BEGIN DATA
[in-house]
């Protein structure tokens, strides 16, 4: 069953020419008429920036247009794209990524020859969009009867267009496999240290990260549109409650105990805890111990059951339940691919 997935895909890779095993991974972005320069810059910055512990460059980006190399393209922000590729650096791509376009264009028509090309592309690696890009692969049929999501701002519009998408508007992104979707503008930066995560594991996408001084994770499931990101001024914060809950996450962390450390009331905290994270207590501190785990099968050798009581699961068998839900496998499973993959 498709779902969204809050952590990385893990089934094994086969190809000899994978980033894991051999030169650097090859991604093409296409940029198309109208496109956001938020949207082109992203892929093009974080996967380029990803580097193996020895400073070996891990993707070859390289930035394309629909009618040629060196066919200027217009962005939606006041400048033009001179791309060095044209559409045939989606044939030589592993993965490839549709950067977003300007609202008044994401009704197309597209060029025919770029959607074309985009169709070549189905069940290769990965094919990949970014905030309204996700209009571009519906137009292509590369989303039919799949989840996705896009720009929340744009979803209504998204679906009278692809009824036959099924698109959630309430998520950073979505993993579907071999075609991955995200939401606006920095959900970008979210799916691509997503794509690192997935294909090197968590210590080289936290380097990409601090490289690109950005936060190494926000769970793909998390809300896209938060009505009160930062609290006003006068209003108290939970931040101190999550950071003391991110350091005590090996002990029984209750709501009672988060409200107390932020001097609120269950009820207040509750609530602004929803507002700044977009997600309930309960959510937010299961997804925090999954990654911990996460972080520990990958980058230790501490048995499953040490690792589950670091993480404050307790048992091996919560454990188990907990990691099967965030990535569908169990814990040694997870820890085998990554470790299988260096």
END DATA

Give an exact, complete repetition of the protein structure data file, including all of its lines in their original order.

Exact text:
[in-house]
């Protein structure tokens, strides 16, 4: 069953020419008429920036247009794209990524020859969009009867267009496999240290990260549109409650105990805890111990059951339940691919 997935895909890779095993991974972005320069810059910055512990460059980006190399393209922000590729650096791509376009264009028509090309592309690696890009692969049929999501701002519009998408508007992104979707503008930066995560594991996408001084994770499931990101001024914060809950996450962390450390009331905290994270207590501190785990099968050798009581699961068998839900496998499973993959 498709779902969204809050952590990385893990089934094994086969190809000899994978980033894991051999030169650097090859991604093409296409940029198309109208496109956001938020949207082109992203892929093009974080996967380029990803580097193996020895400073070996891990993707070859390289930035394309629909009618040629060196066919200027217009962005939606006041400048033009001179791309060095044209559409045939989606044939030589592993993965490839549709950067977003300007609202008044994401009704197309597209060029025919770029959607074309985009169709070549189905069940290769990965094919990949970014905030309204996700209009571009519906137009292509590369989303039919799949989840996705896009720009929340744009979803209504998204679906009278692809009824036959099924698109959630309430998520950073979505993993579907071999075609991955995200939401606006920095959900970008979210799916691509997503794509690192997935294909090197968590210590080289936290380097990409601090490289690109950005936060190494926000769970793909998390809300896209938060009505009160930062609290006003006068209003108290939970931040101190999550950071003391991110350091005590090996002990029984209750709501009672988060409200107390932020001097609120269950009820207040509750609530602004929803507002700044977009997600309930309960959510937010299961997804925090999954990654911990996460972080520990990958980058230790501490048995499953040490690792589950670091993480404050307790048992091996919560454990188990907990990691099967965030990535569908169990814990040694997870820890085998990554470790299988260096």